Press Release

Spacecraft Riding High to Catch Some Rays

By SpaceRef Editor
August 8, 2001
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NASA’s Genesis spacecraft launched flawlessly atop a Delta 7326 rocket from
Florida’s Cape Canaveral Air Station at 12:13:40 p.m. EDT (9:13:40 a.m. PDT)

Genesis will become the first mission ever to return a sample of
extraterrestrial material from beyond the Moon when it catches a piece of
the Sun to return to Earth.

The Genesis team reported that the spacecraft was in excellent health and
that its power and temperature levels are normal. The spacecraft is in
communication with NASA’s Deep Space Network, and is controlled through the
mission operations area at NASA’s Jet Propulsion Laboratory, Pasadena,
Calif., where the mission is managed.

At 64 minutes, 12 seconds into the mission — or 1:17 p.m. EDT — the
Genesis spacecraft separated from the Delta’s third stage. Immediately after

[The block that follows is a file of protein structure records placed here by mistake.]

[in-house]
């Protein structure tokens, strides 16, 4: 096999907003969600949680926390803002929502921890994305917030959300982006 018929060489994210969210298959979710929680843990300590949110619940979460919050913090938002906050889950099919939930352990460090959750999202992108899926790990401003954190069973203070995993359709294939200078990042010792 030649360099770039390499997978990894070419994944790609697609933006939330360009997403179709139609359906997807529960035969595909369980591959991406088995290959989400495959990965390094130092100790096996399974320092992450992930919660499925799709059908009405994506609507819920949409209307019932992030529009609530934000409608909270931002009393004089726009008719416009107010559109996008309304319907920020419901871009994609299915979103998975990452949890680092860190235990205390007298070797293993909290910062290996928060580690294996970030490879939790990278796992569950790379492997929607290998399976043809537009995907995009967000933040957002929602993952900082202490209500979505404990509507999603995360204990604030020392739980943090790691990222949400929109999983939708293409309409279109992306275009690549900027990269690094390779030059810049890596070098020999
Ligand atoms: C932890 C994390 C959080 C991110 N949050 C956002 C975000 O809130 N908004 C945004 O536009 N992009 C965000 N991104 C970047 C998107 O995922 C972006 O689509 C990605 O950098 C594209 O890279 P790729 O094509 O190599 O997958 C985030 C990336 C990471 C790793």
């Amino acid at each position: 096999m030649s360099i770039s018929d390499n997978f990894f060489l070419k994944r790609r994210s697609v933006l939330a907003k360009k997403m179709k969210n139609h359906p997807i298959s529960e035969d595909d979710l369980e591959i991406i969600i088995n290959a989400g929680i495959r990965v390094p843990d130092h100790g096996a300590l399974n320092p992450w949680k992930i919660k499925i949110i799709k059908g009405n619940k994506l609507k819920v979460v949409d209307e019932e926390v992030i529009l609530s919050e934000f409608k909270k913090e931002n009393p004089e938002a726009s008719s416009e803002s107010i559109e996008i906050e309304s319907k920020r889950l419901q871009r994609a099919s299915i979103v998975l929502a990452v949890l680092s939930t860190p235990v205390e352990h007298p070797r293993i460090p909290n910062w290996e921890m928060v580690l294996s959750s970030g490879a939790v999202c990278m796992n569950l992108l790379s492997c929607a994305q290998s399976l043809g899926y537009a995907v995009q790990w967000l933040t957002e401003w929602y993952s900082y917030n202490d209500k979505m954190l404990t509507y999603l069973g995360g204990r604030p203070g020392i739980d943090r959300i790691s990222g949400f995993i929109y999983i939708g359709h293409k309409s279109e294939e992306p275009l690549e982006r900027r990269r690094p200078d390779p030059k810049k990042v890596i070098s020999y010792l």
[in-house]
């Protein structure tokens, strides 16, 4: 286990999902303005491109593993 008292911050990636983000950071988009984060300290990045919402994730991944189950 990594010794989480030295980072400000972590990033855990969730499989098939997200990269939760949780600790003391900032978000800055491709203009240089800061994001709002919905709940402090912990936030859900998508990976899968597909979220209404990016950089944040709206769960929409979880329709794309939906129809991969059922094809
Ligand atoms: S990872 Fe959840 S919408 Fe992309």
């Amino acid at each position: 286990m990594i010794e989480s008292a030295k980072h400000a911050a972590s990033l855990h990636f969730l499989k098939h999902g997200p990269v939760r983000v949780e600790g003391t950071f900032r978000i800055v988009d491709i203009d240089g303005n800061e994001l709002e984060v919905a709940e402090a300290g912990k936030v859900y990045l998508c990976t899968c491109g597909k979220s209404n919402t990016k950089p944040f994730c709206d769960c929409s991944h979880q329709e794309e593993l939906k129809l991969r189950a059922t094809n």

separation, Genesis’ solar arrays unfolded and pointed toward the Sun. The
spacecraft’s signal was successfully acquired by the NASA Deep Space Network
complex at Goldstone, Ca., 85 minutes after launch at 1:38 p.m. EST.

In September, Genesis will arrive at a point where the gravities of the Sun
and Earth are balanced. It will open its collector arrays and begin to
monitor and collect the solar wind, ions flowing from the outer layer of the
Sun. The samples of solar wind it returns will help scientists understand
how the solar system evolved.

In September 2004, Genesis will return to Earth. The capsule in which the
samples are sealed will plummet to Earth, slow with the aid of a parachute
and be snagged in mid-air by a helicopter. The precious samples will be
airlifted to the Johnson Space Center, Houston, Texas, where they will be
distributed for scientific analysis and safely curated in order to be
available for the next century of planetary science studies.

JPL, a division of the California Institute of Technology, manages the
Genesis mission for NASA’s Office of Space Science, Washington, D.C.
Lockheed Martin Astronautics, Denver, Colo., designed and built the
spacecraft and will operate it jointly with JPL. Major portions of the
payload design and fabrication were carried out at the Los Alamos National
Laboratory in New Mexico and at NASA’s Johnson Space Center, Houston, Texas.

Additional information is available on the Internet at:


SpaceRef staff editor.